• Must have at least a multidrug-resistant bacterial infection (as described above)
  • Must have no other therapeutic options

What happens once a request is received?

  1. The patient is asked to fill out a form (more medical information)
  2. If the form is filled out, infectious disease specialists and microbiologists meet (“multi-disciplinary meeting #1”) to discuss the case and decide if the patient qualifies for phage therapy
  3. If the patient qualifies, an infectious disease specialist consults with the patient (physical exam, patient history, bacterial samples collected)
  4. The patient’s samples are sent to the clinical lab for culturing, isolation and identification
  5. Phage susceptibility is tested with a phagogram
  6. If the strain is phage-susceptible, a treatment plan is proposed to the patient and the treating physician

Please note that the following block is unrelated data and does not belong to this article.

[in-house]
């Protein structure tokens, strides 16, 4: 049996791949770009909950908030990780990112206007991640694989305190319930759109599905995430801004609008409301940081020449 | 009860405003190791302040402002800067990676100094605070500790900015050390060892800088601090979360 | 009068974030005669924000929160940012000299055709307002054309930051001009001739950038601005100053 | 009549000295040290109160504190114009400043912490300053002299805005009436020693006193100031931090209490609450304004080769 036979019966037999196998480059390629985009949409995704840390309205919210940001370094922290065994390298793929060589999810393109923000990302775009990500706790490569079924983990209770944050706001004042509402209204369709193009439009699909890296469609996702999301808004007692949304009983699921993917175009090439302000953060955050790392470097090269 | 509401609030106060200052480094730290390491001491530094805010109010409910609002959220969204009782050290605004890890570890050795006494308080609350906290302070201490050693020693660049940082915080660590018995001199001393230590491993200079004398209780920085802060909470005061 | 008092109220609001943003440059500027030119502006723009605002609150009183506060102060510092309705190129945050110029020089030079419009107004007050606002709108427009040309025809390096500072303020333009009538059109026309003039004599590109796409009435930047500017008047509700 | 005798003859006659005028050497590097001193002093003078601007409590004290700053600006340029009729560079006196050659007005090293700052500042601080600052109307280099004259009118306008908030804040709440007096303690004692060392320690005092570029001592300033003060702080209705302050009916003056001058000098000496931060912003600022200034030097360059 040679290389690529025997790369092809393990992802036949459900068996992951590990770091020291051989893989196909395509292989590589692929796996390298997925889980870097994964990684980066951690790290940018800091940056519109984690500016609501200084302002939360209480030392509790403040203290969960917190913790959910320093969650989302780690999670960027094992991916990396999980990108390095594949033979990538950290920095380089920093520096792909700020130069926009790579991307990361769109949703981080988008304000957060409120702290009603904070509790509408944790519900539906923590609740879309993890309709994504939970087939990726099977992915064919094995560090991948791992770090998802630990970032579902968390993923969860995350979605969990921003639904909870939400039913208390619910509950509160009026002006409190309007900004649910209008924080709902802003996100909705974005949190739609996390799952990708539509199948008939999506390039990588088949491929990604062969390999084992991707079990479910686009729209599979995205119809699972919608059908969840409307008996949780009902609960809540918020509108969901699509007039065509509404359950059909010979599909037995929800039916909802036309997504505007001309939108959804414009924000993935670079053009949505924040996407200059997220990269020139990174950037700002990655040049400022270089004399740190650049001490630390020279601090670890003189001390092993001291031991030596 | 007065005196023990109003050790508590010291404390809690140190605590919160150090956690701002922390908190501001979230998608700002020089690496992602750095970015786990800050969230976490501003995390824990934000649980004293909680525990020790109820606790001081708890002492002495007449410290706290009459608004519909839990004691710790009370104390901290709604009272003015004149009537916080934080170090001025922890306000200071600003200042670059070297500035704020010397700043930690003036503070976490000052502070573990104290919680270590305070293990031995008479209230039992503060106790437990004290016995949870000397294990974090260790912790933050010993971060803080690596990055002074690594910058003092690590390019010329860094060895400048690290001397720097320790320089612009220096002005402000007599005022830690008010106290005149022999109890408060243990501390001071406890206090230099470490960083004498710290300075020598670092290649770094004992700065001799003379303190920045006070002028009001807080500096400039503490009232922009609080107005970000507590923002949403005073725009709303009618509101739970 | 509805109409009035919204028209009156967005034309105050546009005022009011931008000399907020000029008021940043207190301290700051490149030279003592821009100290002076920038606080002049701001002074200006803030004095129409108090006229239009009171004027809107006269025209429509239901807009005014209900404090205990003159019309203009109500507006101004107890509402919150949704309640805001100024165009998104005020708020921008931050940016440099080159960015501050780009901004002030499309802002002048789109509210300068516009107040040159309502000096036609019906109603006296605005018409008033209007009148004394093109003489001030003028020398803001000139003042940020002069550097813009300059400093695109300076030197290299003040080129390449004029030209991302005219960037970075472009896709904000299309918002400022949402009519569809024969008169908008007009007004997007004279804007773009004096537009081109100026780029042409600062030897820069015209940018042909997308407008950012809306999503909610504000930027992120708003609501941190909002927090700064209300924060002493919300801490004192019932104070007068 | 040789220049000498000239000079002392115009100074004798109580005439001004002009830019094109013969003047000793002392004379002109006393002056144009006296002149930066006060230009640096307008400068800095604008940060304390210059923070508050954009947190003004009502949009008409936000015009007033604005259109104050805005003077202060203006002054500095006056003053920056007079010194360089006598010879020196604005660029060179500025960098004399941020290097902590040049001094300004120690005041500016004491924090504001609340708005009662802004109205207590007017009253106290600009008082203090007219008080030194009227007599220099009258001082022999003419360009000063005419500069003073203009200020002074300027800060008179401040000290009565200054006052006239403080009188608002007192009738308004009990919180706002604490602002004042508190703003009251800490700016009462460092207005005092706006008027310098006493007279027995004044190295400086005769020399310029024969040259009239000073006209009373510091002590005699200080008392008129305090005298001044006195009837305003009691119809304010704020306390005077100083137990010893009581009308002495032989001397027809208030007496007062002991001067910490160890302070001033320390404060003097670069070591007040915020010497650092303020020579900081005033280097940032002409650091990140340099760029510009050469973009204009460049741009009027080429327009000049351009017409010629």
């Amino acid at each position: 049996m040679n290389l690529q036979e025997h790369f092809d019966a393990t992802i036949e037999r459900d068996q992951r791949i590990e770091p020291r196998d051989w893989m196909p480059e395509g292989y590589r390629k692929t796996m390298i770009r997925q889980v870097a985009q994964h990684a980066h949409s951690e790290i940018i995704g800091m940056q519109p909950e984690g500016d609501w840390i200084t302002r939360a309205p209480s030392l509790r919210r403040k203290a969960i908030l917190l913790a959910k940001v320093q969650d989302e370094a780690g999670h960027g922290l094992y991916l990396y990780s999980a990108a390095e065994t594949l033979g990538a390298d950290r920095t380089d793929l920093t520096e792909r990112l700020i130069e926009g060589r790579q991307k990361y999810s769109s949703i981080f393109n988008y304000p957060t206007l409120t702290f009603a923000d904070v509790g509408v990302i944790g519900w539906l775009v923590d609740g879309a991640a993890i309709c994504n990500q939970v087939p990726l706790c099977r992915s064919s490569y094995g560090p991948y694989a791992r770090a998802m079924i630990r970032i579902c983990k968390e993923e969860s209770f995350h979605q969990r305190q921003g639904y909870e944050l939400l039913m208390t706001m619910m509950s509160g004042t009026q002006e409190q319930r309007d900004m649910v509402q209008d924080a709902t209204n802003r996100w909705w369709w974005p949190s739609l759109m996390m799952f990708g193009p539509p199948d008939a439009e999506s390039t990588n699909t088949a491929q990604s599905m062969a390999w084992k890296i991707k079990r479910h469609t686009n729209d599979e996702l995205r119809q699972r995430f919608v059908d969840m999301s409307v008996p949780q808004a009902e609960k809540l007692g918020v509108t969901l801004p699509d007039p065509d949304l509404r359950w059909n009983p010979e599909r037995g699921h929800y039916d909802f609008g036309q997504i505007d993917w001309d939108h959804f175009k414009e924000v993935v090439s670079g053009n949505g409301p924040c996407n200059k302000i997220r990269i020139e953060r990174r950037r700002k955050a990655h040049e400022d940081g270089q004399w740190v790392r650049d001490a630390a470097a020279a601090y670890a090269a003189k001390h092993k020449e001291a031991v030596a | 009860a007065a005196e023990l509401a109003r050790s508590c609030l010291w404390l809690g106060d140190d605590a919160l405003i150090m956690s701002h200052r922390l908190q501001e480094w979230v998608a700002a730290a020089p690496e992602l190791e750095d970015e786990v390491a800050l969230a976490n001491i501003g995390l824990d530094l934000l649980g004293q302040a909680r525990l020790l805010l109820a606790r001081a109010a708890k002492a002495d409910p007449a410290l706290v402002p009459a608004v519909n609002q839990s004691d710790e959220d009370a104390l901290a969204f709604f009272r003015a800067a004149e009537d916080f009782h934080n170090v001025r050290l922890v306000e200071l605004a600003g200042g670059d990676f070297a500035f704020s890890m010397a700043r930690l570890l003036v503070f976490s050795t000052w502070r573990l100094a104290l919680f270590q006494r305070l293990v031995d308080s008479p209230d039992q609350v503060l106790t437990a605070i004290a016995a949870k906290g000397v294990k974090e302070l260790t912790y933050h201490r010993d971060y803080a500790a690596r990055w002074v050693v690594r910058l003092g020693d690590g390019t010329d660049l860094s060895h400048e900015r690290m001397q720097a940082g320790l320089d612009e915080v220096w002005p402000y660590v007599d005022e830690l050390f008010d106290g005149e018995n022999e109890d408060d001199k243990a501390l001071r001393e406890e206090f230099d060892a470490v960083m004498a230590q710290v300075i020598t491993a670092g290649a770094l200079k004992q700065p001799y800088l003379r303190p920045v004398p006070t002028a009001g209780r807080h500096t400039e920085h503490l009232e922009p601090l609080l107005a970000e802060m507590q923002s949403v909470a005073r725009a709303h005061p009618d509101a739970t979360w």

7. Multi-disciplinary meeting #2 is scheduled to discuss treatment protocols and patient follow up

How many patients got phage therapy?

15 of the 260 people (6%) who put in requests received phage therapy.

The breakdown

260 requests
245 rejected
15 patients received phage therapy

Reasons for rejection

  • 70 did not provide the additional medical information requested
  • 124 involved pathogens that QAMH had no potent phages against (mainly Enterobacteriaciae)
  • 46 involved pathogens that were still susceptible to antibiotics (or the patient had other therapeutic options)
  • 5 were rejected at the phagogram stage (non-susceptible to QAMH phages)

What happened with the rejected patients?

Most were referred to other phage therapy centers.